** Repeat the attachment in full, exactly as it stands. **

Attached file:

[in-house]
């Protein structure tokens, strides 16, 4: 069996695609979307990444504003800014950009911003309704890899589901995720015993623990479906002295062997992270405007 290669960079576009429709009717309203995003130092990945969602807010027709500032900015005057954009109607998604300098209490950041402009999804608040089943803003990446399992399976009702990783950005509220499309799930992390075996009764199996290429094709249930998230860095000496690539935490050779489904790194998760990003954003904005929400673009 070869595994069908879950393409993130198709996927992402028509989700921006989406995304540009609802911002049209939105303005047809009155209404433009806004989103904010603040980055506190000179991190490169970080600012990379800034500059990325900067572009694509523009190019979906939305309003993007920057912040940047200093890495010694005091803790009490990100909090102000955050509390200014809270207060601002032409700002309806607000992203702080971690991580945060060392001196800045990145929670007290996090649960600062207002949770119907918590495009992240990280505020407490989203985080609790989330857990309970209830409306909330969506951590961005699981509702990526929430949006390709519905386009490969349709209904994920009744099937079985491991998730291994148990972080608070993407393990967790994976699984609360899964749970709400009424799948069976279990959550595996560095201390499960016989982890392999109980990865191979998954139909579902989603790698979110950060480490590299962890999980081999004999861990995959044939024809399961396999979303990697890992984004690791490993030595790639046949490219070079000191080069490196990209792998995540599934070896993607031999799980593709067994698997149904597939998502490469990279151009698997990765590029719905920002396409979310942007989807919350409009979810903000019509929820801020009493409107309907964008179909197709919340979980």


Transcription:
[in-house]
């Protein structure tokens, strides 16, 4: 069996695609979307990444504003800014950009911003309704890899589901995720015993623990479906002295062997992270405007 290669960079576009429709009717309203995003130092990945969602807010027709500032900015005057954009109607998604300098209490950041402009999804608040089943803003990446399992399976009702990783950005509220499309799930992390075996009764199996290429094709249930998230860095000496690539935490050779489904790194998760990003954003904005929400673009 070869595994069908879950393409993130198709996927992402028509989700921006989406995304540009609802911002049209939105303005047809009155209404433009806004989103904010603040980055506190000179991190490169970080600012990379800034500059990325900067572009694509523009190019979906939305309003993007920057912040940047200093890495010694005091803790009490990100909090102000955050509390200014809270207060601002032409700002309806607000992203702080971690991580945060060392001196800045990145929670007290996090649960600062207002949770119907918590495009992240990280505020407490989203985080609790989330857990309970209830409306909330969506951590961005699981509702990526929430949006390709519905386009490969349709209904994920009744099937079985491991998730291994148990972080608070993407393990967790994976699984609360899964749970709400009424799948069976279990959550595996560095201390499960016989982890392999109980990865191979998954139909579902989603790698979110950060480490590299962890999980081999004999861990995959044939024809399961396999979303990697890992984004690791490993030595790639046949490219070079000191080069490196990209792998995540599934070896993607031999799980593709067994698997149904597939998502490469990279151009698997990765590029719905920002396409979310942007989807919350409009979810903000019509929820801020009493409107309907964008179909197709919340979980």